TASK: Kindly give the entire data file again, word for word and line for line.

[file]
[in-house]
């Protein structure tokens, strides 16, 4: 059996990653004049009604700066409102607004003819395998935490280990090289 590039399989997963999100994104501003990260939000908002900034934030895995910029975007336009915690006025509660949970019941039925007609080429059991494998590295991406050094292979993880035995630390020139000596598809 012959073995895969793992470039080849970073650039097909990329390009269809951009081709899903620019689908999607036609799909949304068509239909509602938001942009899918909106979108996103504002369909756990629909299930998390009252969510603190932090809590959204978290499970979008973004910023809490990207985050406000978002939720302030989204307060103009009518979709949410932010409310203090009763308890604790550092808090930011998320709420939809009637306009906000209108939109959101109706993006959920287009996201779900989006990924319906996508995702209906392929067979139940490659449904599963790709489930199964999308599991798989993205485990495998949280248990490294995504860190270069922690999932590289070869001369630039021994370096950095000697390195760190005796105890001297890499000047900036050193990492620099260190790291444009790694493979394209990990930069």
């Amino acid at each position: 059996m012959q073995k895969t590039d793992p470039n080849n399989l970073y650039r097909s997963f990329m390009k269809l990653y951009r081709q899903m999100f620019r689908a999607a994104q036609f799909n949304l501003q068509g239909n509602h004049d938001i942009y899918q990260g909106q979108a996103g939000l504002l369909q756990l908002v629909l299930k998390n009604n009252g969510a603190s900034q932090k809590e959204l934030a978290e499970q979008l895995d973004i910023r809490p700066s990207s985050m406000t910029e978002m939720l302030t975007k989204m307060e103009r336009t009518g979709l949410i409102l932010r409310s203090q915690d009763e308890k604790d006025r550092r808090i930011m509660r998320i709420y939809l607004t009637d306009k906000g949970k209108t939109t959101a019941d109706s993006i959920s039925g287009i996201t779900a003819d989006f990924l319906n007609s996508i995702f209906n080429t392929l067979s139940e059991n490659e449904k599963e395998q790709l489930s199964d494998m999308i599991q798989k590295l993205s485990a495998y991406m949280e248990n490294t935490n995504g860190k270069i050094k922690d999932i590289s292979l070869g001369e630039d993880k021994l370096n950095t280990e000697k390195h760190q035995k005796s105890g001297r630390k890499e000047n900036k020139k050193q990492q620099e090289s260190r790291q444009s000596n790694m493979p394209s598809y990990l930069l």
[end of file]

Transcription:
[in-house]
């Protein structure tokens, strides 16, 4: 059996990653004049009604700066409102607004003819395998935490280990090289 590039399989997963999100994104501003990260939000908002900034934030895995910029975007336009915690006025509660949970019941039925007609080429059991494998590295991406050094292979993880035995630390020139000596598809 012959073995895969793992470039080849970073650039097909990329390009269809951009081709899903620019689908999607036609799909949304068509239909509602938001942009899918909106979108996103504002369909756990629909299930998390009252969510603190932090809590959204978290499970979008973004910023809490990207985050406000978002939720302030989204307060103009009518979709949410932010409310203090009763308890604790550092808090930011998320709420939809009637306009906000209108939109959101109706993006959920287009996201779900989006990924319906996508995702209906392929067979139940490659449904599963790709489930199964999308599991798989993205485990495998949280248990490294995504860190270069922690999932590289070869001369630039021994370096950095000697390195760190005796105890001297890499000047900036050193990492620099260190790291444009790694493979394209990990930069």
């Amino acid at each position: 059996m012959q073995k895969t590039d793992p470039n080849n399989l970073y650039r097909s997963f990329m390009k269809l990653y951009r081709q899903m999100f620019r689908a999607a994104q036609f799909n949304l501003q068509g239909n509602h004049d938001i942009y899918q990260g909106q979108a996103g939000l504002l369909q756990l908002v629909l299930k998390n009604n009252g969510a603190s900034q932090k809590e959204l934030a978290e499970q979008l895995d973004i910023r809490p700066s990207s985050m406000t910029e978002m939720l302030t975007k989204m307060e103009r336009t009518g979709l949410i409102l932010r409310s203090q915690d009763e308890k604790d006025r550092r808090i930011m509660r998320i709420y939809l607004t009637d306009k906000g949970k209108t939109t959101a019941d109706s993006i959920s039925g287009i996201t779900a003819d989006f990924l319906n007609s996508i995702f209906n080429t392929l067979s139940e059991n490659e449904k599963e395998q790709l489930s199964d494998m999308i599991q798989k590295l993205s485990a495998y991406m949280e248990n490294t935490n995504g860190k270069i050094k922690d999932i590289s292979l070869g001369e630039d993880k021994l370096n950095t280990e000697k390195h760190q035995k005796s105890g001297r630390k890499e000047n900036k020139k050193q990492q620099e090289s260190r790291q444009s000596n790694m493979p394209s598809y990990l930069l």